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#4 Bench  Icon User is offline

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Re: Pointers?

Posted 05 February 2009 - 09:36 AM

View PostIrishCereal, on 5 Feb, 2009 - 03:58 PM, said:

If I understand right, pointers are used to point a variable to the location of another variable's memory address,
Not necessarily just another variable's memory address.. you can have memory allocated in your program which doesn't have a variable associated with it.

View PostIrishCereal, on 5 Feb, 2009 - 03:58 PM, said:

essentially setting the variables equal together right?
No, your pointer is being used to store a memory location at run time. A variable is just a name (an "identifier") which exists only in your un-compiled code to keep track of memory - i.e. variables cease to exist at runtime, because names are stripped out of your compiled program.

Pointers, however, do exist at runtime (they're stored as objects in memory), so they will allow you to keep track of particular areas of memory, at runtime.


View PostIrishCereal, on 5 Feb, 2009 - 03:58 PM, said:

If so, what's the point? Why not just set the variables equal together? Is there something I'm missing?
if you're making a simple program where you don't care about keeping track of memory locations, then you can copy data around, and everything will probably work fine.

Since pointers are a runtime thing, they don't care about 'scope' in the same way that variables do - so you can pass a memory address as a function argument, and modify a memory location which (from the compiler's perspective) doesn't necessarily belong to that function's scope.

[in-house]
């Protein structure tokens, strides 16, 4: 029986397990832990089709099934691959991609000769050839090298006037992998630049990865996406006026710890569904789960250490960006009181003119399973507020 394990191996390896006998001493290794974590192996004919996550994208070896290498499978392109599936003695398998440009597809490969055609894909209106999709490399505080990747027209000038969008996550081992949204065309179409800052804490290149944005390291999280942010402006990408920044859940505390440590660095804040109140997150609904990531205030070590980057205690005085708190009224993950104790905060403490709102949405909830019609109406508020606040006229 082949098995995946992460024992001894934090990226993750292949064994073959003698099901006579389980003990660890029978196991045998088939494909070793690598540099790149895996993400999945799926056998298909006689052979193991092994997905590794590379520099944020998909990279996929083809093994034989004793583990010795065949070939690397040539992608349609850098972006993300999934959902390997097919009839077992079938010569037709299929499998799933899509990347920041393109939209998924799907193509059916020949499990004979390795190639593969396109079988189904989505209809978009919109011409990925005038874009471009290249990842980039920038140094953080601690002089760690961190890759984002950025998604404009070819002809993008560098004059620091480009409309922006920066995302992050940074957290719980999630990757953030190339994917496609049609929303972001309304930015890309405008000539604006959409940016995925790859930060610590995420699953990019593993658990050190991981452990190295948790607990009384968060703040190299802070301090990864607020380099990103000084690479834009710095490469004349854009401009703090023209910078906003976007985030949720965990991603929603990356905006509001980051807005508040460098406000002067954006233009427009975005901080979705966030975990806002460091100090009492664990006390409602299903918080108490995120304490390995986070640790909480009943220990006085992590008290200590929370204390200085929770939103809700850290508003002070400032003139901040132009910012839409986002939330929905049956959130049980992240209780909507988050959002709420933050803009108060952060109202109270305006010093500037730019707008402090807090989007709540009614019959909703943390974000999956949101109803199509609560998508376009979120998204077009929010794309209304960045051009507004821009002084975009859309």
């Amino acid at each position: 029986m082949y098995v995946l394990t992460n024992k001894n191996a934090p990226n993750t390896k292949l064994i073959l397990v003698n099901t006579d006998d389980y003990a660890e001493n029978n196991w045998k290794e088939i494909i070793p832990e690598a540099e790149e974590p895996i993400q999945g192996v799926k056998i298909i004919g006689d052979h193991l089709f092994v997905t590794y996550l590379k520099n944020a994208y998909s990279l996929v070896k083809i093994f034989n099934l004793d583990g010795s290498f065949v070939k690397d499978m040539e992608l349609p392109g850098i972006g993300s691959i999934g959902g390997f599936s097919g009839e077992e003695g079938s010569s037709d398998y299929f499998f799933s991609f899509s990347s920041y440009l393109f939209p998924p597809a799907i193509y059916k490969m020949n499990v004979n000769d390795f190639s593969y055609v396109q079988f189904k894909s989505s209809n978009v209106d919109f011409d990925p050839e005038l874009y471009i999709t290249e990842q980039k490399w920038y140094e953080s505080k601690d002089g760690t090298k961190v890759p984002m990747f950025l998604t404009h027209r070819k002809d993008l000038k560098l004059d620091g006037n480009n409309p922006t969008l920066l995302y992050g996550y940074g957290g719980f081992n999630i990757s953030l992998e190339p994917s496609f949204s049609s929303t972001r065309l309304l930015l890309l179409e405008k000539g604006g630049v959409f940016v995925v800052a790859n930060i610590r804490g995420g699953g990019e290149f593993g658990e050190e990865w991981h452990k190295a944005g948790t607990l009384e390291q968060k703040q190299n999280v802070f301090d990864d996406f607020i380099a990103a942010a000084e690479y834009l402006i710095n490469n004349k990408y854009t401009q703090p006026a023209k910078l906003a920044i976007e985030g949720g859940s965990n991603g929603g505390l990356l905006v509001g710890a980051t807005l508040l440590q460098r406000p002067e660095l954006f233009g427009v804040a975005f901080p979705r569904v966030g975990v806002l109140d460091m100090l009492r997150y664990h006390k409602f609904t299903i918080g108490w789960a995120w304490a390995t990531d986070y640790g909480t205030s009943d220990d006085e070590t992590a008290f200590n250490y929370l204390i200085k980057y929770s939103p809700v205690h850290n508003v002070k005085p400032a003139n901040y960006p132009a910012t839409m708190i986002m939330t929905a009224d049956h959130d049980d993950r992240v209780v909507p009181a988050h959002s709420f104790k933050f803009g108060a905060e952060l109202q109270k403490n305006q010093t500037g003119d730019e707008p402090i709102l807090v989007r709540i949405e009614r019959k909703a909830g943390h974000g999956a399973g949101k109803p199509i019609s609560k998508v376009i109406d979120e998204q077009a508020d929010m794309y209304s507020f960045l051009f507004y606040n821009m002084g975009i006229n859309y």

(in C++ its common to use references to do this - a reference is like a variable which doesn't own any memory, it works as an alias, or nickname, for some other memory)


if you're making a program where your requirements go beyond simple variables, then pointers become far more useful

This post has been edited by Bench: 05 February 2009 - 09:50 AM

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#5 IrishCereal  Icon User is offline

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Re: Pointers?

Posted 05 February 2009 - 03:58 PM

Thank you all! I think I understand now. I was talking to my Computer Programming teacher at school and he said some of the same things. Thanks a bunch!
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#6 crazyjugglerdrummer  Icon User is offline

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Re: Pointers?

Posted 05 February 2009 - 07:00 PM

I agree completely with Baavgai and Bench. I didn't really get pointers because my book covered them before objects. Its easy to pass a tiny number, but other things get passed around, like objects, that you want to be able to pass with a pointer than by the whole thing itself.
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#7 Plus  Icon User is offline

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Re: Pointers?

Posted 05 February 2009 - 10:50 PM

:: pointers are effective in terms when you are using huge structures,
:: 1. lending address instead of copying (copy will consume memory)
:: 2. when you change a copy the original won't change
:: " kill him .. don't confuse him with his illusion "
:: 3. address will lend you performance and access

:: if i have objects .. then a pointer of their base would be a supervisor,
:: to search objects of same class you can't go internally !
:: but using a pointer that would increment illogically to seek,

:: good luck with pointers

This post has been edited by Plus: 05 February 2009 - 10:51 PM